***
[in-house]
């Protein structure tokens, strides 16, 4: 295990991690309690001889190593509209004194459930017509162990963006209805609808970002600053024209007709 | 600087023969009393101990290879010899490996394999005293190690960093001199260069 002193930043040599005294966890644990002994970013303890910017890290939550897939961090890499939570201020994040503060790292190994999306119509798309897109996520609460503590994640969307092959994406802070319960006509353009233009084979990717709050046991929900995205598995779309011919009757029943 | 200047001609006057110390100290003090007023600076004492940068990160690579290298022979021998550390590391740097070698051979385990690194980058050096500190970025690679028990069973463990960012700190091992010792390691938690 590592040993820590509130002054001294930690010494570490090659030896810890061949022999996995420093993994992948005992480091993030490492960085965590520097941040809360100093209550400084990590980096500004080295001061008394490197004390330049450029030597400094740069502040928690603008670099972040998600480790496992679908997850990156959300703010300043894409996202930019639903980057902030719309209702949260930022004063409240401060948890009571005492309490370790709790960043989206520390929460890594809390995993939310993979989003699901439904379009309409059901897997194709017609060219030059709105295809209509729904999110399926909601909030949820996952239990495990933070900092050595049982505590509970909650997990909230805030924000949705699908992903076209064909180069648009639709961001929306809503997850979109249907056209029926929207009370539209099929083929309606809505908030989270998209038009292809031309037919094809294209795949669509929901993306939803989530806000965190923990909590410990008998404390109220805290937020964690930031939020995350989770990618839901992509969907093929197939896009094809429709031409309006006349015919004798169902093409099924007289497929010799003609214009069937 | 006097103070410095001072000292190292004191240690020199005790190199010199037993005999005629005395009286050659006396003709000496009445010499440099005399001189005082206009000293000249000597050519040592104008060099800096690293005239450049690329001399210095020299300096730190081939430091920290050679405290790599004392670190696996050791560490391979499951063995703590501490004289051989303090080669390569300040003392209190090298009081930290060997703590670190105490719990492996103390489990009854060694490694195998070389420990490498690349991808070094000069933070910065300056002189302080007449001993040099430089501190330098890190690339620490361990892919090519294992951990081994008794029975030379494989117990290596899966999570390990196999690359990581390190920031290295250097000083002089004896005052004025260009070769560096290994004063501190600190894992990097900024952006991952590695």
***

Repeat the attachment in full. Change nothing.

[in-house]
């Protein structure tokens, strides 16, 4: 295990991690309690001889190593509209004194459930017509162990963006209805609808970002600053024209007709 | 600087023969009393101990290879010899490996394999005293190690960093001199260069 002193930043040599005294966890644990002994970013303890910017890290939550897939961090890499939570201020994040503060790292190994999306119509798309897109996520609460503590994640969307092959994406802070319960006509353009233009084979990717709050046991929900995205598995779309011919009757029943 | 200047001609006057110390100290003090007023600076004492940068990160690579290298022979021998550390590391740097070698051979385990690194980058050096500190970025690679028990069973463990960012700190091992010792390691938690 590592040993820590509130002054001294930690010494570490090659030896810890061949022999996995420093993994992948005992480091993030490492960085965590520097941040809360100093209550400084990590980096500004080295001061008394490197004390330049450029030597400094740069502040928690603008670099972040998600480790496992679908997850990156959300703010300043894409996202930019639903980057902030719309209702949260930022004063409240401060948890009571005492309490370790709790960043989206520390929460890594809390995993939310993979989003699901439904379009309409059901897997194709017609060219030059709105295809209509729904999110399926909601909030949820996952239990495990933070900092050595049982505590509970909650997990909230805030924000949705699908992903076209064909180069648009639709961001929306809503997850979109249907056209029926929207009370539209099929083929309606809505908030989270998209038009292809031309037919094809294209795949669509929901993306939803989530806000965190923990909590410990008998404390109220805290937020964690930031939020995350989770990618839901992509969907093929197939896009094809429709031409309006006349015919004798169902093409099924007289497929010799003609214009069937 | 006097103070410095001072000292190292004191240690020199005790190199010199037993005999005629005395009286050659006396003709000496009445010499440099005399001189005082206009000293000249000597050519040592104008060099800096690293005239450049690329001399210095020299300096730190081939430091920290050679405290790599004392670190696996050791560490391979499951063995703590501490004289051989303090080669390569300040003392209190090298009081930290060997703590670190105490719990492996103390489990009854060694490694195998070389420990490498690349991808070094000069933070910065300056002189302080007449001993040099430089501190330098890190690339620490361990892919090519294992951990081994008794029975030379494989117990290596899966999570390990196999690359990581390190920031290295250097000083002089004896005052004025260009070769560096290994004063501190600190894992990097900024952006991952590695």